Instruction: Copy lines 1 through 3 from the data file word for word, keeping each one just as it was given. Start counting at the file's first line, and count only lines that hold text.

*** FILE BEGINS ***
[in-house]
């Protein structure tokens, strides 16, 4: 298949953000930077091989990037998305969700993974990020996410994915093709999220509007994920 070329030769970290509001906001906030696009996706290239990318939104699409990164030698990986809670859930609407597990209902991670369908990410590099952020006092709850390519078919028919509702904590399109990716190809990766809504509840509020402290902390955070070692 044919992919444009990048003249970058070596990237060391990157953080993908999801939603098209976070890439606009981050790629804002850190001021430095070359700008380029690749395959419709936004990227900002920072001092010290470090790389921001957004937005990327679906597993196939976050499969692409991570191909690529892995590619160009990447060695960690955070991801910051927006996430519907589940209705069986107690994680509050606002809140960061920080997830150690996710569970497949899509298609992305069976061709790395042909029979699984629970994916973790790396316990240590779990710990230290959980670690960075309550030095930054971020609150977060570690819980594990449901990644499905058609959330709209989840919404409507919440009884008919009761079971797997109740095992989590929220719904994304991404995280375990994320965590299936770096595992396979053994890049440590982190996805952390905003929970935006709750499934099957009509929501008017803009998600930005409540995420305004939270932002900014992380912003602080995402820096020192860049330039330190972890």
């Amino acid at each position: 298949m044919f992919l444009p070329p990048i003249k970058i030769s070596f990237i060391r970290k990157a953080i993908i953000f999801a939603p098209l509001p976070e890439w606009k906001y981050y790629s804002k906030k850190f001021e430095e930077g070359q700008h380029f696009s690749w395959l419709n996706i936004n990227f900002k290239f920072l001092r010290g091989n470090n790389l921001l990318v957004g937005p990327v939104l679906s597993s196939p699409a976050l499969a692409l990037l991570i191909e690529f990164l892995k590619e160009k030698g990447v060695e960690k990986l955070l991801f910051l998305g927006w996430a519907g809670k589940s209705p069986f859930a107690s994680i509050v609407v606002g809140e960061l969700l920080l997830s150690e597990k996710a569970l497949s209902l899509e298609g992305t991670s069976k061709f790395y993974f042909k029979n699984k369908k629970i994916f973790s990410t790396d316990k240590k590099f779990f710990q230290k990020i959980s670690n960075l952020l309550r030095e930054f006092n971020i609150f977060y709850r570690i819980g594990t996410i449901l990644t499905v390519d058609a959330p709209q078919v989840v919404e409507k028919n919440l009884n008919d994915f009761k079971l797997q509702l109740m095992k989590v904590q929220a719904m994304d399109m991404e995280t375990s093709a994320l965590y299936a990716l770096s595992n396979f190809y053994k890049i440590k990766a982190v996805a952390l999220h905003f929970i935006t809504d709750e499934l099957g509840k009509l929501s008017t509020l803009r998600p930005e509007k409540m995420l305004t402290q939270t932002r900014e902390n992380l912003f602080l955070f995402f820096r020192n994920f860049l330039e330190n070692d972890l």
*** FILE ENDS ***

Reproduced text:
[in-house]
């Protein structure tokens, strides 16, 4: 298949953000930077091989990037998305969700993974990020996410994915093709999220509007994920 070329030769970290509001906001906030696009996706290239990318939104699409990164030698990986809670859930609407597990209902991670369908990410590099952020006092709850390519078919028919509702904590399109990716190809990766809504509840509020402290902390955070070692 044919992919444009990048003249970058070596990237060391990157953080993908999801939603098209976070890439606009981050790629804002850190001021430095070359700008380029690749395959419709936004990227900002920072001092010290470090790389921001957004937005990327679906597993196939976050499969692409991570191909690529892995590619160009990447060695960690955070991801910051927006996430519907589940209705069986107690994680509050606002809140960061920080997830150690996710569970497949899509298609992305069976061709790395042909029979699984629970994916973790790396316990240590779990710990230290959980670690960075309550030095930054971020609150977060570690819980594990449901990644499905058609959330709209989840919404409507919440009884008919009761079971797997109740095992989590929220719904994304991404995280375990994320965590299936770096595992396979053994890049440590982190996805952390905003929970935006709750499934099957009509929501008017803009998600930005409540995420305004939270932002900014992380912003602080995402820096020192860049330039330190972890």
């Amino acid at each position: 298949m044919f992919l444009p070329p990048i003249k970058i030769s070596f990237i060391r970290k990157a953080i993908i953000f999801a939603p098209l509001p976070e890439w606009k906001y981050y790629s804002k906030k850190f001021e430095e930077g070359q700008h380029f696009s690749w395959l419709n996706i936004n990227f900002k290239f920072l001092r010290g091989n470090n790389l921001l990318v957004g937005p990327v939104l679906s597993s196939p699409a976050l499969a692409l990037l991570i191909e690529f990164l892995k590619e160009k030698g990447v060695e960690k990986l955070l991801f910051l998305g927006w996430a519907g809670k589940s209705p069986f859930a107690s994680i509050v609407v606002g809140e960061l969700l920080l997830s150690e597990k996710a569970l497949s209902l899509e298609g992305t991670s069976k061709f790395y993974f042909k029979n699984k369908k629970i994916f973790s990410t790396d316990k240590k590099f779990f710990q230290k990020i959980s670690n960075l952020l309550r030095e930054f006092n971020i609150f977060y709850r570690i819980g594990t996410i449901l990644t499905v390519d058609a959330p709209q078919v989840v919404e409507k028919n919440l009884n008919d994915f009761k079971l797997q509702l109740m095992k989590v904590q929220a719904m994304d399109m991404e995280t375990s093709a994320l965590y299936a990716l770096s595992n396979f190809y053994k890049i440590k990766a982190v996805a952390l999220h905003f929970i935006t809504d709750e499934l099957g509840k009509l929501s008017t509020l803009r998600p930005e509007k409540m995420l305004t402290q939270t932002r900014e902390n992380l912003f602080l955070f995402f820096r020192n994920f860049l330039e330190n070692d972890l």